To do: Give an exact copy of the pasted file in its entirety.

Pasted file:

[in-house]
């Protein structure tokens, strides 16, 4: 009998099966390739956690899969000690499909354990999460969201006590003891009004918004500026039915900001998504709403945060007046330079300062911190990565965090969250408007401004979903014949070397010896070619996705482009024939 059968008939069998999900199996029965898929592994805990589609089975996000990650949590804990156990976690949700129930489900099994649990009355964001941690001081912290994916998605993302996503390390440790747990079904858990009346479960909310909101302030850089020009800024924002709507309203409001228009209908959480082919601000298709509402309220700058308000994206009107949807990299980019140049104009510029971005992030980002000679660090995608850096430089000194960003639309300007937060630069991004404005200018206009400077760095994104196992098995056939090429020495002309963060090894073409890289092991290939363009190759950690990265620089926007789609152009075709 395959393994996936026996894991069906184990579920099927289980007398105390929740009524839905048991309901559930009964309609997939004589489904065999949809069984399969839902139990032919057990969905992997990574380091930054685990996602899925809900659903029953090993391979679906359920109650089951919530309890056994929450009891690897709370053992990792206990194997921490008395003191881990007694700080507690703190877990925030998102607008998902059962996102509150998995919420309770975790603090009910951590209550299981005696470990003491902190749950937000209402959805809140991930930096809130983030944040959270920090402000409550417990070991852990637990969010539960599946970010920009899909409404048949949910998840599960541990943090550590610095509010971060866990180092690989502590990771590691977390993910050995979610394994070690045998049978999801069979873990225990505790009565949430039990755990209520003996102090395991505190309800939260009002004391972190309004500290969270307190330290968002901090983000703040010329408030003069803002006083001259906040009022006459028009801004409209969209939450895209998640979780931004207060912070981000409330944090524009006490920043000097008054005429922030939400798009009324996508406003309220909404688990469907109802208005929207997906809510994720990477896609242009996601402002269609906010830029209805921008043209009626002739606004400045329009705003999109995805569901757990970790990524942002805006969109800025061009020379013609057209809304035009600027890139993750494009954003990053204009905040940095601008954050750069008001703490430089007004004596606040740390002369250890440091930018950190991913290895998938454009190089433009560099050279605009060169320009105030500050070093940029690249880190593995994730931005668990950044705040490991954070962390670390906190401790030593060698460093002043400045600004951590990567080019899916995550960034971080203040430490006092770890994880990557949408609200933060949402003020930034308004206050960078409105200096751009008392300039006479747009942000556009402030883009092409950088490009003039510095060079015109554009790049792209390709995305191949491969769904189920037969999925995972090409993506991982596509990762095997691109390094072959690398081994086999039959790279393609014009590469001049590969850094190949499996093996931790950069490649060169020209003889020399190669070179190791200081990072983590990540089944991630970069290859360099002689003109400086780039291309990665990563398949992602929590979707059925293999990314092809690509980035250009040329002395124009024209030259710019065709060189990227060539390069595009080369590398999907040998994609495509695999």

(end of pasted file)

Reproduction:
[in-house]
């Protein structure tokens, strides 16, 4: 009998099966390739956690899969000690499909354990999460969201006590003891009004918004500026039915900001998504709403945060007046330079300062911190990565965090969250408007401004979903014949070397010896070619996705482009024939 059968008939069998999900199996029965898929592994805990589609089975996000990650949590804990156990976690949700129930489900099994649990009355964001941690001081912290994916998605993302996503390390440790747990079904858990009346479960909310909101302030850089020009800024924002709507309203409001228009209908959480082919601000298709509402309220700058308000994206009107949807990299980019140049104009510029971005992030980002000679660090995608850096430089000194960003639309300007937060630069991004404005200018206009400077760095994104196992098995056939090429020495002309963060090894073409890289092991290939363009190759950690990265620089926007789609152009075709 395959393994996936026996894991069906184990579920099927289980007398105390929740009524839905048991309901559930009964309609997939004589489904065999949809069984399969839902139990032919057990969905992997990574380091930054685990996602899925809900659903029953090993391979679906359920109650089951919530309890056994929450009891690897709370053992990792206990194997921490008395003191881990007694700080507690703190877990925030998102607008998902059962996102509150998995919420309770975790603090009910951590209550299981005696470990003491902190749950937000209402959805809140991930930096809130983030944040959270920090402000409550417990070991852990637990969010539960599946970010920009899909409404048949949910998840599960541990943090550590610095509010971060866990180092690989502590990771590691977390993910050995979610394994070690045998049978999801069979873990225990505790009565949430039990755990209520003996102090395991505190309800939260009002004391972190309004500290969270307190330290968002901090983000703040010329408030003069803002006083001259906040009022006459028009801004409209969209939450895209998640979780931004207060912070981000409330944090524009006490920043000097008054005429922030939400798009009324996508406003309220909404688990469907109802208005929207997906809510994720990477896609242009996601402002269609906010830029209805921008043209009626002739606004400045329009705003999109995805569901757990970790990524942002805006969109800025061009020379013609057209809304035009600027890139993750494009954003990053204009905040940095601008954050750069008001703490430089007004004596606040740390002369250890440091930018950190991913290895998938454009190089433009560099050279605009060169320009105030500050070093940029690249880190593995994730931005668990950044705040490991954070962390670390906190401790030593060698460093002043400045600004951590990567080019899916995550960034971080203040430490006092770890994880990557949408609200933060949402003020930034308004206050960078409105200096751009008392300039006479747009942000556009402030883009092409950088490009003039510095060079015109554009790049792209390709995305191949491969769904189920037969999925995972090409993506991982596509990762095997691109390094072959690398081994086999039959790279393609014009590469001049590969850094190949499996093996931790950069490649060169020209003889020399190669070179190791200081990072983590990540089944991630970069290859360099002689003109400086780039291309990665990563398949992602929590979707059925293999990314092809690509980035250009040329002395124009024209030259710019065709060189990227060539390069595009080369590398999907040998994609495509695999």